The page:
CAST: Adam Driver, Marion Cotillard, Simon Helberg, Devyn McDowell, Angèle, Kiko Mizuhara, Natalie Mendoza, Rila Fukushima, Laura Jansen, Rebecca Dyson-Smith, Ron Mael, Russell Mael, Leos Carax, Nastaya Carax, Wim Opbrouck, Nino Porzio, Kanji Furutachi
RUNNING TIME: 139 mins
BASICALLY…: A stand-up comedian (Driver) and his opera singer wife (Cotillard) give birth to a girl with an extraordinary gift…
NOW FOR THE REVIEW…
“So may we start?”, goes the opening number for director Leos Carax’s musical Annette, which serves as both a request to begin its wild story, and also a knowing plea from its central musical maestros. Ron and Russell Mael, known collectively as Sparks, have attempted on numerous occasions to bring their trademark eccentric brand of music to the big screen, trying and failing to collaborate with the likes of Jacques Tati and Tim Burton over the years (their progress was very recently documented in Edgar Wright’s Sparks-praising documentary The Sparks Brothers), and now that they’ve finally cracked the big screen – twice in the same year, in fact – there’s no better time for them to, well, start.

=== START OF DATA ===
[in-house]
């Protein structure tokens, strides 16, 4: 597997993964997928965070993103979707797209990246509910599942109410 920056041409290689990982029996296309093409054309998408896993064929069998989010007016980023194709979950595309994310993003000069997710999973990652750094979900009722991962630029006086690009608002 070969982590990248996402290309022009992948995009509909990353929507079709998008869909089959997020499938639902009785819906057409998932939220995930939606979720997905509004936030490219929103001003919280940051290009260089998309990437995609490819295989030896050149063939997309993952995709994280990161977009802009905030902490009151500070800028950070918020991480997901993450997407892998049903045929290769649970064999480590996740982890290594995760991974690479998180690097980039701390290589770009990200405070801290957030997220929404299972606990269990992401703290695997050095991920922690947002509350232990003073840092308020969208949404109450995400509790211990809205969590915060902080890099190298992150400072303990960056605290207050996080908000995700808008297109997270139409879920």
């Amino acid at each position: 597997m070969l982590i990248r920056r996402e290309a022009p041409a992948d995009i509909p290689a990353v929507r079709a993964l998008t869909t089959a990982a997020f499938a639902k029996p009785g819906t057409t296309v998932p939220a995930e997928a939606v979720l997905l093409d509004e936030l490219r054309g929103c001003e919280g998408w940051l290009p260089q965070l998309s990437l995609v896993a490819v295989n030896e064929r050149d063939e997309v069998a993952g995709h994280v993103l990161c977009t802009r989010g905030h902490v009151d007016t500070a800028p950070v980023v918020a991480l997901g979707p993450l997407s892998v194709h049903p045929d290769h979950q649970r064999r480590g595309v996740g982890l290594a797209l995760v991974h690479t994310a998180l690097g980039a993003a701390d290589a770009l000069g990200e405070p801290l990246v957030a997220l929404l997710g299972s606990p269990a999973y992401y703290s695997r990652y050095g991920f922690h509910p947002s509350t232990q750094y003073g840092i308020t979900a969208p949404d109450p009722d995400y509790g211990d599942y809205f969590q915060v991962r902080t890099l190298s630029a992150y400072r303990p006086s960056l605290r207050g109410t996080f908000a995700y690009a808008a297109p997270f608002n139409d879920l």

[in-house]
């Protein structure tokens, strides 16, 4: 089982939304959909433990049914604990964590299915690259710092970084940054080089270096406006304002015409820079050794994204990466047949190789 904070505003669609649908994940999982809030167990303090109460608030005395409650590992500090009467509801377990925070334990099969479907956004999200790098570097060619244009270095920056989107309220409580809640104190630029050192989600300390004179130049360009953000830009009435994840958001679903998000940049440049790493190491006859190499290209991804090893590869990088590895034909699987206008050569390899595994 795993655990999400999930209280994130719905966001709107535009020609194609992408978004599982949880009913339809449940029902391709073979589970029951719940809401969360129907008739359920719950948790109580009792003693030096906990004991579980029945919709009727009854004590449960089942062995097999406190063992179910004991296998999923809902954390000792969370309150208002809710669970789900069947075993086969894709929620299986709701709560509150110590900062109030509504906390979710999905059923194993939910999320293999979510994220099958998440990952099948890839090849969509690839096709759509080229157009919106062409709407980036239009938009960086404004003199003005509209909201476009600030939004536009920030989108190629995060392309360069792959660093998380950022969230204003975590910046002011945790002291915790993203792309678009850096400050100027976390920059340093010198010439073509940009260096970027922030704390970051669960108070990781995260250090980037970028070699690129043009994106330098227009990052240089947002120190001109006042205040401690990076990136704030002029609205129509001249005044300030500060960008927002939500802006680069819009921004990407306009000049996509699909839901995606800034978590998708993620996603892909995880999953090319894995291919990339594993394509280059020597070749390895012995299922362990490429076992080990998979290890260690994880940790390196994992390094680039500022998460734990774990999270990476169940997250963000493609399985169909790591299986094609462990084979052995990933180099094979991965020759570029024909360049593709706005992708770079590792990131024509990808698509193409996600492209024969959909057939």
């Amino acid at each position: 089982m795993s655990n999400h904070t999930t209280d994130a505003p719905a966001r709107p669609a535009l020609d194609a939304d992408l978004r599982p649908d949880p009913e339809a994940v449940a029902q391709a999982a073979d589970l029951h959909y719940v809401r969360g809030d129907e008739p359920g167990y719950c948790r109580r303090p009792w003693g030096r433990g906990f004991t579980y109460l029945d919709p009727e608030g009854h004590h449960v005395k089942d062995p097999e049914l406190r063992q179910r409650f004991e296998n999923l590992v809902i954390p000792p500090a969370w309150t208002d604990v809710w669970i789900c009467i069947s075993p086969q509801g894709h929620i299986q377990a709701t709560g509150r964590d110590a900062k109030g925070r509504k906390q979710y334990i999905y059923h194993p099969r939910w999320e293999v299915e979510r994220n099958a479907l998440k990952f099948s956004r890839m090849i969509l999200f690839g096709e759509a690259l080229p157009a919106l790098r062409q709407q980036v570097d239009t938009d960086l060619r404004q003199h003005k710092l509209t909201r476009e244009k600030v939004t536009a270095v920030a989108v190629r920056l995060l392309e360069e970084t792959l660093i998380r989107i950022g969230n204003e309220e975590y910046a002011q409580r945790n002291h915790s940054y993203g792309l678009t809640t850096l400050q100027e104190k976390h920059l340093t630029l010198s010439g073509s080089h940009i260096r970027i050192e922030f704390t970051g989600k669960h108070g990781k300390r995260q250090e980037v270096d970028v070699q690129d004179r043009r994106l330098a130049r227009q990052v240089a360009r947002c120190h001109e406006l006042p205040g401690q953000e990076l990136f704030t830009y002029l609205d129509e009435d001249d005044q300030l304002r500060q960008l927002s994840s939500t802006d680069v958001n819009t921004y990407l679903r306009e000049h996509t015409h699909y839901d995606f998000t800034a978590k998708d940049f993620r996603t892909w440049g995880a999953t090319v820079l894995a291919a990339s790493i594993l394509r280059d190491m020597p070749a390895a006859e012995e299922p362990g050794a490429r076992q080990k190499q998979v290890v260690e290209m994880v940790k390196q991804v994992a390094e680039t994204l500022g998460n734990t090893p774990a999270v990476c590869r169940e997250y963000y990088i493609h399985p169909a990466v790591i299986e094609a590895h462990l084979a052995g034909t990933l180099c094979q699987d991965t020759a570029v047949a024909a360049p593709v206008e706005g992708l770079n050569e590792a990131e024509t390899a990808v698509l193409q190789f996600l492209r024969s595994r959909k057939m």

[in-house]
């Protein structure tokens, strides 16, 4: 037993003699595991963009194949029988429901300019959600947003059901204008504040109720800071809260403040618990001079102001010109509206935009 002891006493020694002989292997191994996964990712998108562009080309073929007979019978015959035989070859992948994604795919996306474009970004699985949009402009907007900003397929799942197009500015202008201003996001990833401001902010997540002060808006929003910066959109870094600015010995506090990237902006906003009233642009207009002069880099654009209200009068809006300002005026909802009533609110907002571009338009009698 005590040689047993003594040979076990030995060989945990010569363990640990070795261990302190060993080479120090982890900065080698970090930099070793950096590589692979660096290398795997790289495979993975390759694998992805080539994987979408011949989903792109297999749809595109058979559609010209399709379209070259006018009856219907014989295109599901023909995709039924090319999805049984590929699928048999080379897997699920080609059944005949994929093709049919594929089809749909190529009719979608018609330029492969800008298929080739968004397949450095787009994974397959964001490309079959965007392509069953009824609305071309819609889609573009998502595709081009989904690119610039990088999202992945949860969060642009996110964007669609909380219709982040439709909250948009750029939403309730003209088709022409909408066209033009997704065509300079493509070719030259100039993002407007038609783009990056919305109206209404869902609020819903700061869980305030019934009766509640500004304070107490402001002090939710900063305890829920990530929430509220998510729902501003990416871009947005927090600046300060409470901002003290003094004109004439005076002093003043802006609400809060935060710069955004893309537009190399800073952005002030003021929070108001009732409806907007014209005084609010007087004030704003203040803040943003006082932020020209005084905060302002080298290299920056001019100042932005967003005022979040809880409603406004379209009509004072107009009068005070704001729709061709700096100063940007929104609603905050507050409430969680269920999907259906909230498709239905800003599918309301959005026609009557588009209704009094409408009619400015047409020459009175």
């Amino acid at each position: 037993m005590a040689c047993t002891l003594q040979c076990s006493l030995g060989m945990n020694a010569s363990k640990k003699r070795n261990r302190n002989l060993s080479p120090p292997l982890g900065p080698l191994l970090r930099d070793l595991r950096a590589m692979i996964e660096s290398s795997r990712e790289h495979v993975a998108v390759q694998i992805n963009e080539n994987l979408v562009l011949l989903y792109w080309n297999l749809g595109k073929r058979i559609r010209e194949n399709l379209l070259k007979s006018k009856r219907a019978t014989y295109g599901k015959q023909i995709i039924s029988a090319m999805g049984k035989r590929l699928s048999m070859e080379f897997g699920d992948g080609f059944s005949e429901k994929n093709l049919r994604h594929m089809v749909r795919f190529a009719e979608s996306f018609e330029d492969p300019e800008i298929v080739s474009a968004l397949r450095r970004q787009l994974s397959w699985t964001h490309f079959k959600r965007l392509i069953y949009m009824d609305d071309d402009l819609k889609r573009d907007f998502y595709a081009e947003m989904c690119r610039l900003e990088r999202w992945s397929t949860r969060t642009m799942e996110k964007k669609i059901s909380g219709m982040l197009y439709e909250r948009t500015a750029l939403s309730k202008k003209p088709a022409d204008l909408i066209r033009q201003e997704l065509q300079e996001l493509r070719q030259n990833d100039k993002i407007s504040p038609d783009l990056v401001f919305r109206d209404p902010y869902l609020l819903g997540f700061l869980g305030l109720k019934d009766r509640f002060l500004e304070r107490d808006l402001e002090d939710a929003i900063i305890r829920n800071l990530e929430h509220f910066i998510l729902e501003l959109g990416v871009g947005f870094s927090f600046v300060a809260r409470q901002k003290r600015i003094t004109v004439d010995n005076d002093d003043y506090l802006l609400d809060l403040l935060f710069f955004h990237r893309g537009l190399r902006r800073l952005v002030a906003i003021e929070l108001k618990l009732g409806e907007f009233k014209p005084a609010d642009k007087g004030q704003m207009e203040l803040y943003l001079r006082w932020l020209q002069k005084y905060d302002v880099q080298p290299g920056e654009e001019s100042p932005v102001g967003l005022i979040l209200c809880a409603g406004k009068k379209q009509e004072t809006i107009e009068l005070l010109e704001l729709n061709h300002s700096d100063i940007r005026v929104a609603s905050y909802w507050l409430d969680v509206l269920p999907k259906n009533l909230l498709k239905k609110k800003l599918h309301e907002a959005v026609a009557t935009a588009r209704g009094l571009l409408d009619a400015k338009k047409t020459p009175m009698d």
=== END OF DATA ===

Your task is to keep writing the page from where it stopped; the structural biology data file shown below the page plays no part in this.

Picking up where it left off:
And start, it does. After the meta opening – in which not only director Leos Carax but also lead actors Adam Driver and Marion Cotillard appear as themselves, singing to the camera along with Ron and Russell – we learn the story of Annette starts with two star-crossed lovers, both from different shades of the entertainment industry. Driver is Henry McHenry, a shock stand-up comedian who delivers nihilistic gags in a dressing gown and boxers, while Cotillard is Ann Desfranoux, an opera singer on the cusp of stardom. Their whirlwind romance leads to marriage, and eventually the birth of their daughter, Annette – who is portrayed by a wooden marionette puppet. Not only that, but she is born with an extraordinary, but ultimately haunting, gift that shocks and enchants the world.